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Title: The effect of external rhythmic cues (auditory and visual) on walking during a functional task in homes of people with Parkinson's disease
Authors: Rochester, Lynn ×
Hetherington, Victoria
Jones, Diana
Nieuwboer, Alice
Willems, Anne-Marie
Kwakkel, Gert
Van Wegen, Erwin #
Issue Date: May-2005
Series Title: Archives of Physical Medicine and Rehabilitation vol:86 issue:5 pages:999-1006
Abstract: OBJECTIVES: To evaluate (1) the influence of rhythmic cues on gait interference during a functional activity and (2) the relationship of clinical symptoms to gait interference. DESIGN: Repeated-measures study. SETTING: Participants' homes. PARTICIPANTS: Twenty subjects with idiopathic Parkinson's disease (PD) and a control group of 10 age-, sex-, and education-matched subjects. INTERVENTIONS: Subjects performed a simple functional task that included a walking component and a dual-motor task. The functional task was performed with and without external rhythmic (auditory and visual) cues. MAIN OUTCOME MEASURES: Walking speed, mean step length, and step frequency were compared during trials of the tasks. In addition, tests of cognitive executive function (Hayling and Brixton tests), anxiety and depression (Hospital Anxiety and Depression Scale), and fatigue (Multidimensional Fatigue Inventory) were undertaken. RESULTS: The use of auditory cues during a dual task involving gait reduced the interference effect on the task; significant increases in step length were observed in PD subjects ( P =.018), representing an increase of 19%. CONCLUSIONS: External auditory cues may be useful in reducing interference and maintaining gait performance during more complicated functional activities. Clinical symptoms, such as depression and fatigue, could influence the ability to focus attention and may increase gait interference during the performance of complex tasks, with subsequent implications for functional walking and safety.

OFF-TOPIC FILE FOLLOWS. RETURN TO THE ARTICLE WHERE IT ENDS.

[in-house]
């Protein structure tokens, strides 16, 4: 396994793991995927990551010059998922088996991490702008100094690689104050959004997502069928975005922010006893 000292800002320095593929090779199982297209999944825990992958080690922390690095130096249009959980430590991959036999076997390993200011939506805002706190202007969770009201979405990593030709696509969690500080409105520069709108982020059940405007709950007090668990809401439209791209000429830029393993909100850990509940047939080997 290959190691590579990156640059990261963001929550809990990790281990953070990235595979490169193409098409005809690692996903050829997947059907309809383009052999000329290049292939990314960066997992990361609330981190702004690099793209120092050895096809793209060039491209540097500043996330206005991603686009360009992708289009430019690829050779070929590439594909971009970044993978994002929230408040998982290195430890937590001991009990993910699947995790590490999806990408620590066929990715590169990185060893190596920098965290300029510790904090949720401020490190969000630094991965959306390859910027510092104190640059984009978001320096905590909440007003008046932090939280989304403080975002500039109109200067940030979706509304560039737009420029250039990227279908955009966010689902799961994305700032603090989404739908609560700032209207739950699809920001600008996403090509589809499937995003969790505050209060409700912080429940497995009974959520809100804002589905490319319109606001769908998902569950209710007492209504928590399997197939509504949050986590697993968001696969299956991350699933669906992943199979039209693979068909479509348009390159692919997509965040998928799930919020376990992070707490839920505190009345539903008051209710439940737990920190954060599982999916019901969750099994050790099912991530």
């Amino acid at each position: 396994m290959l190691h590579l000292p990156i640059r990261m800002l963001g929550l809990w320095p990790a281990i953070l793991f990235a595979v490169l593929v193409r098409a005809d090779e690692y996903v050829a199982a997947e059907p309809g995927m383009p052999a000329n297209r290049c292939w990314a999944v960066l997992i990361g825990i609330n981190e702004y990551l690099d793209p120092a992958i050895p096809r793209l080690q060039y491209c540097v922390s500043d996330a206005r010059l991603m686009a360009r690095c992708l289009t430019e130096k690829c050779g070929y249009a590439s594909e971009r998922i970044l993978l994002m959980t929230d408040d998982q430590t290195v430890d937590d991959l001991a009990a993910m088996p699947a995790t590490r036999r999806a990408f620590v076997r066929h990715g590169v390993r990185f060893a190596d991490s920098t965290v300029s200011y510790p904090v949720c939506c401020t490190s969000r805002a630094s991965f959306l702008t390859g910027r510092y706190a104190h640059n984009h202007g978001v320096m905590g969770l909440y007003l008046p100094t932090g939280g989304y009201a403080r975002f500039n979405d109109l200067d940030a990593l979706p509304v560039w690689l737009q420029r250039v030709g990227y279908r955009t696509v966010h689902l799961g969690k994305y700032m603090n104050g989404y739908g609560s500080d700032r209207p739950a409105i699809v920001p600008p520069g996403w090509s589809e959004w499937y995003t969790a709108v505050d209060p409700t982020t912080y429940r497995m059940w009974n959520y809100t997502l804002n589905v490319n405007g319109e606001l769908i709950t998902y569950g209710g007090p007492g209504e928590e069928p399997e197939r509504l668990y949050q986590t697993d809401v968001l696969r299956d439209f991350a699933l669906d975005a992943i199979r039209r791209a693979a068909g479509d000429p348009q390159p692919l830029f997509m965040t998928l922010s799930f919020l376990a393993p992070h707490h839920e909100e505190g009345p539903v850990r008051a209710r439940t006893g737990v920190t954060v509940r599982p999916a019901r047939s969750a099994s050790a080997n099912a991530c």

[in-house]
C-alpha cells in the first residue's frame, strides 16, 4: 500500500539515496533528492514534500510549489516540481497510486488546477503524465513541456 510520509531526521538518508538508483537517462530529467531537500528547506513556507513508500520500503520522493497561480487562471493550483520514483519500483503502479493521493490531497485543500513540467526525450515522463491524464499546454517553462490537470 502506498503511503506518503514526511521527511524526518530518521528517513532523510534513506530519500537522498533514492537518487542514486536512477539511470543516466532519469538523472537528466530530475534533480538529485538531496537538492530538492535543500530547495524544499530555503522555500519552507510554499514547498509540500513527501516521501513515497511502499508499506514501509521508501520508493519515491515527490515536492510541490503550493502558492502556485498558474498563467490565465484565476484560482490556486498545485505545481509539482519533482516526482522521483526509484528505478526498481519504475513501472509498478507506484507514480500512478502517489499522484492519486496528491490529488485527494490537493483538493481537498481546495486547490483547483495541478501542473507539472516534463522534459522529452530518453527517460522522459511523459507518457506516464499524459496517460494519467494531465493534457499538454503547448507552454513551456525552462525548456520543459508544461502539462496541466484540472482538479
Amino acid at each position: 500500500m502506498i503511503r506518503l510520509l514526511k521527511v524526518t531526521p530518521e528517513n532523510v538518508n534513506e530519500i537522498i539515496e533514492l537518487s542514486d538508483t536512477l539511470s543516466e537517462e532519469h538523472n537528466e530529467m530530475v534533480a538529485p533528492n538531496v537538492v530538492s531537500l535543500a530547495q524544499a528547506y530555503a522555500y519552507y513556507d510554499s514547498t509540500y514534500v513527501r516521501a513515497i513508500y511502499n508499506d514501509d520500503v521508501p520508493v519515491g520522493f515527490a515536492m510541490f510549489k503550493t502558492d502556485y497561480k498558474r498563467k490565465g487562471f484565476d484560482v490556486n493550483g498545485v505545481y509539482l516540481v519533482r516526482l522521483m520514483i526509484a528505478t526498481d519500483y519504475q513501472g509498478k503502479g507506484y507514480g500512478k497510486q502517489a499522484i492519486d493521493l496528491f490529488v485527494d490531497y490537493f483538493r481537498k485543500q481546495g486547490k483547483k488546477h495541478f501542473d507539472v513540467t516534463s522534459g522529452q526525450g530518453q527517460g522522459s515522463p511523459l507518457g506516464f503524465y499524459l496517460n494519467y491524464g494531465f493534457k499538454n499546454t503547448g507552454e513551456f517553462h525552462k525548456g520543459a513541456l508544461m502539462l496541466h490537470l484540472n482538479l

URI: 
ISSN: 0003-9993
Publication status: published
KU Leuven publication type: IT
Appears in Collections:Research Group for Neuromotor Rehabilitation
Movement Control & Neuroplasticity Research Group
× corresponding author
# (joint) last author

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